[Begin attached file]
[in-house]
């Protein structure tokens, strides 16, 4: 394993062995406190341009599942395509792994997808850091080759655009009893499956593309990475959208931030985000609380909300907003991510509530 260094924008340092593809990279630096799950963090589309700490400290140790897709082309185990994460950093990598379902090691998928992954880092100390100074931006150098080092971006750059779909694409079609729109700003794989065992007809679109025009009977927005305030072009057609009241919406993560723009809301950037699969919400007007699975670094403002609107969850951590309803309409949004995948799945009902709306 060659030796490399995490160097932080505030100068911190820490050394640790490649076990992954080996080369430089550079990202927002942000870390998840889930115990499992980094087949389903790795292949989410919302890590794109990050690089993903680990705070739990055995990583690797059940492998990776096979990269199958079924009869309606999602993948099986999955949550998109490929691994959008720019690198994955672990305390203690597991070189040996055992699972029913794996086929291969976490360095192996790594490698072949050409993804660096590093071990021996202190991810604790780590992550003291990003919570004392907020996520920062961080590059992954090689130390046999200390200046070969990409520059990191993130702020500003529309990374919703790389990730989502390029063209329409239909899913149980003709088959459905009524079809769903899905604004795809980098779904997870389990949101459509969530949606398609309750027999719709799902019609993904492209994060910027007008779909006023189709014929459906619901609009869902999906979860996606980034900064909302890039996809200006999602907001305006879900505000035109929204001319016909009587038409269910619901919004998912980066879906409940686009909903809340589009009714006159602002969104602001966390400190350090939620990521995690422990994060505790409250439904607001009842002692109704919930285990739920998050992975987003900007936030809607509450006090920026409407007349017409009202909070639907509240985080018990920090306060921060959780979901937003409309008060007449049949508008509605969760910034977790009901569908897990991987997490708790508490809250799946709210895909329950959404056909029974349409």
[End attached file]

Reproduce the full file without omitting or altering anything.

[in-house]
């Protein structure tokens, strides 16, 4: 394993062995406190341009599942395509792994997808850091080759655009009893499956593309990475959208931030985000609380909300907003991510509530 260094924008340092593809990279630096799950963090589309700490400290140790897709082309185990994460950093990598379902090691998928992954880092100390100074931006150098080092971006750059779909694409079609729109700003794989065992007809679109025009009977927005305030072009057609009241919406993560723009809301950037699969919400007007699975670094403002609107969850951590309803309409949004995948799945009902709306 060659030796490399995490160097932080505030100068911190820490050394640790490649076990992954080996080369430089550079990202927002942000870390998840889930115990499992980094087949389903790795292949989410919302890590794109990050690089993903680990705070739990055995990583690797059940492998990776096979990269199958079924009869309606999602993948099986999955949550998109490929691994959008720019690198994955672990305390203690597991070189040996055992699972029913794996086929291969976490360095192996790594490698072949050409993804660096590093071990021996202190991810604790780590992550003291990003919570004392907020996520920062961080590059992954090689130390046999200390200046070969990409520059990191993130702020500003529309990374919703790389990730989502390029063209329409239909899913149980003709088959459905009524079809769903899905604004795809980098779904997870389990949101459509969530949606398609309750027999719709799902019609993904492209994060910027007008779909006023189709014929459906619901609009869902999906979860996606980034900064909302890039996809200006999602907001305006879900505000035109929204001319016909009587038409269910619901919004998912980066879906409940686009909903809340589009009714006159602002969104602001966390400190350090939620990521995690422990994060505790409250439904607001009842002692109704919930285990739920998050992975987003900007936030809607509450006090920026409407007349017409009202909070639907509240985080018990920090306060921060959780979901937003409309008060007449049949508008509605969760910034977790009901569908897990991987997490708790508490809250799946709210895909329950959404056909029974349409």